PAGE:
Personal Development

10 Habits Of Unhappy People

4. Engaging In Negative Self-Talk

negative self-talk

Would you like it if one of your friends repeatedly told you that “you’re not good enough,” or “you don’t have what it takes to succeed in life,” or “you lack confidence?” Would you consider him or her a real friend? If you said no, then why would you think or talk to yourself the same way? A little self-criticism once in a while can be the reality check that drives you to become a better person. However, when you continuously engage in negative self-talk, it can erode your self-esteem.

Unhappy people tend to criticize themselves on a daily basis not knowing how this habit is detrimental to their overall health and well-being. Self-defeating talk not only crushes your self-confidence and esteem but also diminishes your performance and ultimately sabotages your happiness and success.

If you aren’t sure whether your self-talk is positive or negative, here are some examples to help you identify negative self-talk:

  1. You automatically anticipate the worst in everything. For instance, when you get to work late because of heavy traffic, you automatically believe the rest of your day will be disastrous.
  2. You blame yourself automatically when something terrible happens. For instance, an evening out with your friends is canceled and you automatically assume that they don’t want to be around you.
  3. You always see things as only bad or good; there’s no middle ground. If you or everything you do is not perfect, then you’re a total failure.
  4. You always filter out all the positive aspects of any situation and magnify on the negative aspects.

Admittedly, this is not the best way to live if you want to be happy in this life. But, the good news is that you can turn your negative thinking into positive thoughts if you’re willing to put the necessary time and effort. Positive thinking has several health benefits including:

  • Low levels of stress
  • Increased life span
  • Better physical and emotional well-being
  • Better coping skills during times of stress and hardships
  • Reduced risk of dying from cardiovascular diseases

If you’re ready to start thinking positively and enjoy these benefits and much more, these tips can help you silence your inner critic:

Identify Areas That Need Change

The first step to positive thinking is identifying those areas in your life that you constantly think negatively about. This can be your relationship, work, daily commute or self-image. Start small by focusing on a single area in a more positive way.

Surround Yourself With Positive, Supportive People

The people you spend most of your time with can influence you either negatively or positively. This is why it’s important that you only allow positive, supportive people in your life; people who love and accept you for who you are and are dependable at all times.

Live A Healthy Lifestyle

Take good care of yourself by exercising at least 3 times a week to positively affect your mood (among other benefits), eating healthy meals in moderation to fuel your body and mind, and often laughing to reduce stress.

Practice Positive Self-Talk

Instead of constantly being critical of yourself, try to be gentler and more encouraging instead. As a general rule, never say anything to yourself that you can’t tell anyone else. And if you find yourself thinking negatively, evaluate the thought rationally and apply a positive twist to it. For instance, instead of telling yourself, “I have never done it before,” say “It’s a chance for me to learn something new.” With practice and patience, your self-talk with eventually contain less self-criticism and more self-acceptance.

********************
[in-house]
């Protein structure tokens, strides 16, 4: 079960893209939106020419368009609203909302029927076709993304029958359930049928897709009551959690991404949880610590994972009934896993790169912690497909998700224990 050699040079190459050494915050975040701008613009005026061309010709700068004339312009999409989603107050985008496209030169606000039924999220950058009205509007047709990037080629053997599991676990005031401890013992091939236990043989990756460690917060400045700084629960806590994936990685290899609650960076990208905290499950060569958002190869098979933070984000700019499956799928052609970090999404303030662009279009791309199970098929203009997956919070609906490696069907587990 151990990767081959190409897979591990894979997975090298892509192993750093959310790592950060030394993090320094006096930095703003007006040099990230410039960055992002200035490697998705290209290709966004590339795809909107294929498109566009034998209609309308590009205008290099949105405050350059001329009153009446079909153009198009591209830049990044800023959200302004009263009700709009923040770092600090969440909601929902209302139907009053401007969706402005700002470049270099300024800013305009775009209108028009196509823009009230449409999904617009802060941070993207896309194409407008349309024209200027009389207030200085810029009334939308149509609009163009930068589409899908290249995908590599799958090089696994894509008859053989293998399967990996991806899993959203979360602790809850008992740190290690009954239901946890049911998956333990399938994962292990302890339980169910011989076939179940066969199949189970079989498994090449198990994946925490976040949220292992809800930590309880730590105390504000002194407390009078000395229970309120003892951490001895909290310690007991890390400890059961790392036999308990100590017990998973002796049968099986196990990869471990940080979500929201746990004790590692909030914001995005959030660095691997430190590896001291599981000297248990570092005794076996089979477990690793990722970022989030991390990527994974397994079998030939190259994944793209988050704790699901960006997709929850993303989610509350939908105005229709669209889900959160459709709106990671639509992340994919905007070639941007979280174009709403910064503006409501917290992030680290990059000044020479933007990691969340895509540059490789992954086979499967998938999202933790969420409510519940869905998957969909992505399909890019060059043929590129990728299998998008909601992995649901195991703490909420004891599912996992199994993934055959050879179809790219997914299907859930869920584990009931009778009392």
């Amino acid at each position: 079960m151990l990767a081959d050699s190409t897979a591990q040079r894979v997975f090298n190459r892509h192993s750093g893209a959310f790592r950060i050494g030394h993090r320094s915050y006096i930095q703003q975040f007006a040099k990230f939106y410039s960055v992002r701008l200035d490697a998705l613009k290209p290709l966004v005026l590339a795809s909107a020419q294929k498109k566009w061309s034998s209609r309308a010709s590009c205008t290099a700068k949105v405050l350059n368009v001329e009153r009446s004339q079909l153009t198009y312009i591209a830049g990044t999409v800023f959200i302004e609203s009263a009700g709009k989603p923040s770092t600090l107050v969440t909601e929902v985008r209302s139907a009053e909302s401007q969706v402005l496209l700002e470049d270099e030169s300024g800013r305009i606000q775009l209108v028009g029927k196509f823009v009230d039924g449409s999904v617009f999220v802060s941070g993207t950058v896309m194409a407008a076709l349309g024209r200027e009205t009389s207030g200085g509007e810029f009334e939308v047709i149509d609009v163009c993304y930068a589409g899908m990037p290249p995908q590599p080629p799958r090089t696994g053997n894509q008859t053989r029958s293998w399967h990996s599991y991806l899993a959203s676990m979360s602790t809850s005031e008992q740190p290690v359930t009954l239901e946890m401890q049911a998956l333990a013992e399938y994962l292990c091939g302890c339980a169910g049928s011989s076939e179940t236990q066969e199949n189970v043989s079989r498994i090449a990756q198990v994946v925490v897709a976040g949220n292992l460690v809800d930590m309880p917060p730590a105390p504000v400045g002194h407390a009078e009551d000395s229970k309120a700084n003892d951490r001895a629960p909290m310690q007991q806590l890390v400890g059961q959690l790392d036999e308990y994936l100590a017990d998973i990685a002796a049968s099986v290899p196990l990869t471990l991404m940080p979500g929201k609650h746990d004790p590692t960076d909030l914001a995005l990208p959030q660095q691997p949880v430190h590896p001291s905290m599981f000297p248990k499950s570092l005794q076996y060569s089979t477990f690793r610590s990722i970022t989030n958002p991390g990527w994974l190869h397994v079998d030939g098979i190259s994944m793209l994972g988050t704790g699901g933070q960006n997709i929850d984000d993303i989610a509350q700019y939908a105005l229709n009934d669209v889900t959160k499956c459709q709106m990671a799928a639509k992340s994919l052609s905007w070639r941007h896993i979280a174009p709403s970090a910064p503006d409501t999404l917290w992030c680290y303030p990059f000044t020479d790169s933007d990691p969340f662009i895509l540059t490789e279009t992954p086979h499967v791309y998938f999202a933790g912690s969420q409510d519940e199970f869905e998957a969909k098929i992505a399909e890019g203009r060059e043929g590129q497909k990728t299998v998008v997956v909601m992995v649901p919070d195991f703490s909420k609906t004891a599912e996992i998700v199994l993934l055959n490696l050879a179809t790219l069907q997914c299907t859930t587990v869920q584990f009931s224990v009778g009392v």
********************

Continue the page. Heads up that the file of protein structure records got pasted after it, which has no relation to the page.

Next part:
Overall, thinking poorly of yourself is extremely limiting and will get you nowhere. Decide today to let go of your pessimism and constant negative self-talk, and replace them with more thoughts of unconditional love, gratitude, freedom, self-appreciation, and joy. It’s the foundation of a better and brighter reality.

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2 Comments

  • Unfortunately … without realizing, some people appear to derive some satisfaction from complaining. We all know… that person that always talks about the abuses in life they continue to suffer and you just can’t move them from that focus even if you take different approaches like empathy, silent listening (sounding board), or even just trying to joke to make things lighter. They ‘love’ and seem happy complaining about something, anything. It’s a habit that’s ingrained and second nature. Personally when I catch myself complaining I try not to make it worse by beating myself up for worsening my mood by my own frustrated complaints. I’m not perfect and I try to move on by tuning out what’s bugged me. Reading, meditating, listening to music and even changing directions, if in traffic, helps. After all, situations will always change. When in a better place I’m am grateful, even for my complaining friends and family as they provide the contrast that I learn from about myself. Imho.

  • Primarily, I think that it’s because they’ve created from all those experiences, an identity of themselves as who they see themselves to be. They are terrified of loosing this identity because after all, who will they be? It’s like a program that has been written in their subconscious mind from all their collective negative experiences. For some people it takes ongoing and consistent re-conditioning of the mind, but Interestingly enough, for many others it takes a traumatic experience that breaks the programming, it shatters the old paradigm, making room for a new one.